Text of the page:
Working again in this course with Design Thinking (d.Design, 2016) to produce a learning resource, reaffirmed the assessment I made at the end of LRNT 524 that Design Thinking in training and development needs to be incorporated within an ISD process.

This is because in proficiency-based training environments, such as regulatory or compliance training, the focus is primarily in addressing job tasks and training those to proficiency. Of course, an improved experience using empathic and innovative approaches contributes to enhanced learning. Wallace (2018) suggests that performance thinking using ISD models precedes Design Thinking and defines performance competency as the ability to perform tasks to produce outputs to stakeholder requirements. Notwithstanding, learner experience is also an important factor to take into consideration in the design process where a design thinking process would more appropriate to use. As Wallace (2018) suggests, the more the designer knows about all the aspects that contribute to performance during the Analysis and Design phases, including how to exercise empathy to the learner, the better the designer would capture performance competence requirements. The author concludes that Design Thinking and Analysis Thinking work synergistically, not competitively, and they are both subsets of Systems Thinking. This was also the case in LRNT 527 in which I chose to enhance learning experience using pre-existing material developed based on an ISD methodology. Design Thinking made me think of better delivery methods and support mechanisms to help to learn stick.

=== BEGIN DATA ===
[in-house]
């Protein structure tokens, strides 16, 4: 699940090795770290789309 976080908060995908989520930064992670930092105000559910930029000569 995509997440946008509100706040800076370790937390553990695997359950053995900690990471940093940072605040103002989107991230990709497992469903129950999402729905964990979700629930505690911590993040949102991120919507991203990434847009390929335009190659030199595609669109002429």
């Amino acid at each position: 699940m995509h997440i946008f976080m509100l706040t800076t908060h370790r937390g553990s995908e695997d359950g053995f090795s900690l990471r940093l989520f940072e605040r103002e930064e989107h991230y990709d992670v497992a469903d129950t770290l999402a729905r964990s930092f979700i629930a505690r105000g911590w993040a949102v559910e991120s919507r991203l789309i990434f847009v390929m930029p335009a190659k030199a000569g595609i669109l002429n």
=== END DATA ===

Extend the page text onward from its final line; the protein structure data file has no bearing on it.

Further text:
One of the key issues I identified in this program, which for me constitutes and backward and unfair approach towards the projects my team member and I sought to evaluate,  was that we had to come up with a rubric/framework to evaluate another team’s DLR. Shouldn’t the rubric be known to the developers prior to designing and developing their DLR to help them set themselves to success? Any thoughts would be appreciated.


Stanford University Institute of Design. (2016). A Virtual Crash Course in Design Thinking — Stanford [Website]. Retrieved from

Wallace, D. (2018, December 11). L&D: I don’t want Design Thinking…until after performance thinking [Blog post]. It is a means to an end. Or…ends. Retrieved from

Wallace, D. (2018, December 11). L&D: Performance thinking needs to be at the forefront of Design Thinking. It’s all about performance [Blog post]. Retrieved from